vim test/profiling/

It takes a few seconds to load. And while we’re waiting, note that Vim is maxing out one of my processors! That won’t do at all.

Let’s profile the folding script and see if we can locate the bottleneck.

Here, I’ve created a bash script that sets up profiling and launches Vim with the 1500 line markdown file. Note that it analyses the markdown/folding.vim script, and saves the results to a file at the path specified here.

vim --cmd 'profile start MarkdownFolding-file.result' \
    --cmd 'profile! file *markdown/folding.vim' \
    -c 'profdel file *markdown/folding.vim' \

I’ll save that file, and make it executable.

chmod +x MarkdownFolding-file.runner

Now we can profile the script just by running (dot-slash and the name of the script):


That launches Vim with profiling enabled. As before, we’re seeing a delay of several seconds before the buffer opens. Now we’ll quit Vim, and open up the results file:

vim MarkdownFolding-file.result

If we skip to the summary at the end, it’s immediately obvious where the bottleneck is: this function called IsFenced() is taking about 5 seconds to run.

Let’s find the detailed breakdown of the IsFenced() function. We get the total number of calls, and the time spent executing this function. But we also get a breakdown of the time spent executing each line within the function. Clearly, this call to the searchpairpos function is quite expensive. It doesn’t help that it’s being called over 1500 times!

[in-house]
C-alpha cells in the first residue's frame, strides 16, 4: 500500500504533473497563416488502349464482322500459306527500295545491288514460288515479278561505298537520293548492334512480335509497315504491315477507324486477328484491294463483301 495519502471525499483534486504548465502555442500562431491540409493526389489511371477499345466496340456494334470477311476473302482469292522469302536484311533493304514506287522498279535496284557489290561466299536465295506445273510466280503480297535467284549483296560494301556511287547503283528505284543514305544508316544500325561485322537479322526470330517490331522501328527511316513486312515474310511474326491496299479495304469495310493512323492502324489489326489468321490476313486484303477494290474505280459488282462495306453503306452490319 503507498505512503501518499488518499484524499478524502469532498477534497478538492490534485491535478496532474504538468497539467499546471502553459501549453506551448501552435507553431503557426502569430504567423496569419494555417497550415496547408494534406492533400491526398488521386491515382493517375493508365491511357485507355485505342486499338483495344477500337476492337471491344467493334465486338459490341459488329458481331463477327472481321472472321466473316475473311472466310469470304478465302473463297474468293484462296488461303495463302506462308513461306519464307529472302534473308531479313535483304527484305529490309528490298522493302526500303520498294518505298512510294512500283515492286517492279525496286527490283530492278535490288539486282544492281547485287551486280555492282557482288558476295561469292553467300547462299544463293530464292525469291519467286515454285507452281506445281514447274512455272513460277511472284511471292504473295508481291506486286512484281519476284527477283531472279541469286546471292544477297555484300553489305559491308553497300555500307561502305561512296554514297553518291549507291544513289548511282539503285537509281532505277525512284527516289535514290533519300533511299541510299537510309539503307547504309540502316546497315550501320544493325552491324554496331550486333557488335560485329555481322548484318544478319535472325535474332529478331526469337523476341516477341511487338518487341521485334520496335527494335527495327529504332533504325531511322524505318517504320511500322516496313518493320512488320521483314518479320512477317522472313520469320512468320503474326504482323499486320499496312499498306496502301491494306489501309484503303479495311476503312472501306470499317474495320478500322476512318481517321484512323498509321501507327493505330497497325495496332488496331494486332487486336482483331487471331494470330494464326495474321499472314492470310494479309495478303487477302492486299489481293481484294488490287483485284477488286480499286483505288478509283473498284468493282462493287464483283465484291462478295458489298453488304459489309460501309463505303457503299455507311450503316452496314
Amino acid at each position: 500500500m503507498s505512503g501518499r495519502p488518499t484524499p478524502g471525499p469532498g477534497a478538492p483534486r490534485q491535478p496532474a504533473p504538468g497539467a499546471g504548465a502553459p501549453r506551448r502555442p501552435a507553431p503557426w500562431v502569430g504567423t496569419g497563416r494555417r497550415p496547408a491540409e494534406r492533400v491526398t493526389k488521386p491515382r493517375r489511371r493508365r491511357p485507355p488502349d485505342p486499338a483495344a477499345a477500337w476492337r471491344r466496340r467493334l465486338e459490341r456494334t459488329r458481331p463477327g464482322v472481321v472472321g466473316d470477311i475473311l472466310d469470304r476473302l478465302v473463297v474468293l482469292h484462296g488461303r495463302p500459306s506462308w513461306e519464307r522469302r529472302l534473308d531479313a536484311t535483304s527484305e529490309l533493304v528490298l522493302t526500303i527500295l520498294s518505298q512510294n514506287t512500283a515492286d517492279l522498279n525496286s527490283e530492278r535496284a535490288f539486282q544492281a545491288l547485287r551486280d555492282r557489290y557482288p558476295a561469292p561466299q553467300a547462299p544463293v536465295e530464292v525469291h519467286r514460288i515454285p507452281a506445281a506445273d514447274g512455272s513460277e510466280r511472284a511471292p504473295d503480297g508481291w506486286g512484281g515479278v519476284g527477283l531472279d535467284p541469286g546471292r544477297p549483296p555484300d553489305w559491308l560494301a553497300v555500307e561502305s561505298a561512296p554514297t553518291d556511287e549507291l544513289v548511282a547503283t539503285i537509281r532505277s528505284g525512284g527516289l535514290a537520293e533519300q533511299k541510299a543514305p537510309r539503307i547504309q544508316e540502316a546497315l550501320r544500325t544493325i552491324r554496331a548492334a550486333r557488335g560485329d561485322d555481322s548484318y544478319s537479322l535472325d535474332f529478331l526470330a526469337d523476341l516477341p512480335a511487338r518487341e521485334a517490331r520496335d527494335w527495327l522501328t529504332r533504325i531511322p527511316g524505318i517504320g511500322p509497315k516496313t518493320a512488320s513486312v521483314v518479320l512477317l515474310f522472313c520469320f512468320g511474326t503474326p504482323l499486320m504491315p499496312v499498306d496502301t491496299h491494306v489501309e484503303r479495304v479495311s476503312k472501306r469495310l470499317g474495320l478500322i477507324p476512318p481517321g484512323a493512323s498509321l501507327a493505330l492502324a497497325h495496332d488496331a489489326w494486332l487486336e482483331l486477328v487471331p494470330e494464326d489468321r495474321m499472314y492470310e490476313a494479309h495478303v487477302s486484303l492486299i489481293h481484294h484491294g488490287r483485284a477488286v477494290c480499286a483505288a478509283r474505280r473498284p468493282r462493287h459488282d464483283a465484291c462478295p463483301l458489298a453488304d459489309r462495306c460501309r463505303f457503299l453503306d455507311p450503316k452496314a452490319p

2nd attempt

If we look at the code, there’s a really simple optimization that we can make. This HeadingDepth() function is called once for every line in the file. At the moment, it checks every single line to see if it’s part of a fenced code block. But we only actually care about that if the line in question looks like a markdown heading.

Let’s move the IsFenced() test down here, so that it only runs if the current line starts with a hash symbol. We’ll save that change, then run the profiling script again:


Straight away, it’s clear that things are running faster. We’ll quit Vim, then open up the results file. Recall that the previous benchmark took about 5 seconds. This small change has cut it down to just over a second. That’s a big improvement, but it’s still not good enough.

3rd attempt

The searchpairpos() function works by looking forward and backward from the current cursor position for an opening pattern and a closing pattern. It does the job, but as we’ve seen, it’s expensive to run.

My next idea was to simply look at the syntax highlighting for the current line, and check if it used the syntax group markdownCode. I can quickly demonstrate by running this expression:

:echo map(synstack(line('.'), col('.')), 'synIDattr(v:val, "name")')

If I place my cursor on a header and run this, it outputs markdownH1. If I place my cursor on a codeblock and run the same command, it outputs markdownCode. Let’s throw out this expensive algorithm, and replace it with a simple syntax check.

Save the change, then run the profiling script again:


Bang! That was quick!

Let’s have a look at the results. Now the IsFenced() function is completing in about 100 milliseconds. That’s down from about 1 second when we used the searchpairpos() function. So we’ve made another massive gain. I’m happy to call that good enough for now.


Thanks to Sergey Alexandrov for raising this issue on github. I learned a lot by working through it, and I hope this demonstration will inspire other plugin authors to work through any performance issues.